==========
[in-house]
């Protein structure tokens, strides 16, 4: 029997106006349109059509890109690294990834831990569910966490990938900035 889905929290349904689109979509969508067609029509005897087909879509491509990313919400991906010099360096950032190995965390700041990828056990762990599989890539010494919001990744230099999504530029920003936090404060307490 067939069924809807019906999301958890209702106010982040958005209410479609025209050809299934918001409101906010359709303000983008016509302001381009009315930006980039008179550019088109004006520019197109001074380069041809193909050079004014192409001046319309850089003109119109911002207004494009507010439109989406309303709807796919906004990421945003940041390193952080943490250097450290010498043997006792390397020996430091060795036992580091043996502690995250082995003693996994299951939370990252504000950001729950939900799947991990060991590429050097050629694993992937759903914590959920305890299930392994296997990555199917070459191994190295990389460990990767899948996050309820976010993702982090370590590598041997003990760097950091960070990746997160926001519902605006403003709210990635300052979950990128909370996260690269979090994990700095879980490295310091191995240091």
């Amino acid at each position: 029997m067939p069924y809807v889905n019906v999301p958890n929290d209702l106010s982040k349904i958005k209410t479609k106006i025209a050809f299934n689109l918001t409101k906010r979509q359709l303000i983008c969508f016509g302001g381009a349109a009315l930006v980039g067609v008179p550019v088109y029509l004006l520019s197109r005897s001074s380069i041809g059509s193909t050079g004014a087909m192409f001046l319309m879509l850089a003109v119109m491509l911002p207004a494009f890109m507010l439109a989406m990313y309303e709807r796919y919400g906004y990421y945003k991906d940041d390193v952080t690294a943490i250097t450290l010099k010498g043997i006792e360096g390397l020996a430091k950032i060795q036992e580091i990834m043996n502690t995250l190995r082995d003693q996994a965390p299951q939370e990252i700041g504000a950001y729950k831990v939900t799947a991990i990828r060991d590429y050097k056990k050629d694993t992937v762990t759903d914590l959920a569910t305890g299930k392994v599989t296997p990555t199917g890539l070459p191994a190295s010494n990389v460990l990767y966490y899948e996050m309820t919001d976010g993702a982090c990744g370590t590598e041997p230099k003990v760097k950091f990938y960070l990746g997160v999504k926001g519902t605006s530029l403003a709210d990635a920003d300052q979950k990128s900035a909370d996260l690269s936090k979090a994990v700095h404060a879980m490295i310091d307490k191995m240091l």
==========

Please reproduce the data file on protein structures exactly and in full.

[in-house]
């Protein structure tokens, strides 16, 4: 029997106006349109059509890109690294990834831990569910966490990938900035 889905929290349904689109979509969508067609029509005897087909879509491509990313919400991906010099360096950032190995965390700041990828056990762990599989890539010494919001990744230099999504530029920003936090404060307490 067939069924809807019906999301958890209702106010982040958005209410479609025209050809299934918001409101906010359709303000983008016509302001381009009315930006980039008179550019088109004006520019197109001074380069041809193909050079004014192409001046319309850089003109119109911002207004494009507010439109989406309303709807796919906004990421945003940041390193952080943490250097450290010498043997006792390397020996430091060795036992580091043996502690995250082995003693996994299951939370990252504000950001729950939900799947991990060991590429050097050629694993992937759903914590959920305890299930392994296997990555199917070459191994190295990389460990990767899948996050309820976010993702982090370590590598041997003990760097950091960070990746997160926001519902605006403003709210990635300052979950990128909370996260690269979090994990700095879980490295310091191995240091």
């Amino acid at each position: 029997m067939p069924y809807v889905n019906v999301p958890n929290d209702l106010s982040k349904i958005k209410t479609k106006i025209a050809f299934n689109l918001t409101k906010r979509q359709l303000i983008c969508f016509g302001g381009a349109a009315l930006v980039g067609v008179p550019v088109y029509l004006l520019s197109r005897s001074s380069i041809g059509s193909t050079g004014a087909m192409f001046l319309m879509l850089a003109v119109m491509l911002p207004a494009f890109m507010l439109a989406m990313y309303e709807r796919y919400g906004y990421y945003k991906d940041d390193v952080t690294a943490i250097t450290l010099k010498g043997i006792e360096g390397l020996a430091k950032i060795q036992e580091i990834m043996n502690t995250l190995r082995d003693q996994a965390p299951q939370e990252i700041g504000a950001y729950k831990v939900t799947a991990i990828r060991d590429y050097k056990k050629d694993t992937v762990t759903d914590l959920a569910t305890g299930k392994v599989t296997p990555t199917g890539l070459p191994a190295s010494n990389v460990l990767y966490y899948e996050m309820t919001d976010g993702a982090c990744g370590t590598e041997p230099k003990v760097k950091f990938y960070l990746g997160v999504k926001g519902t605006s530029l403003a709210d990635a920003d300052q979950k990128s900035a909370d996260l690269s936090k979090a994990v700095h404060a879980m490295i310091d307490k191995m240091l």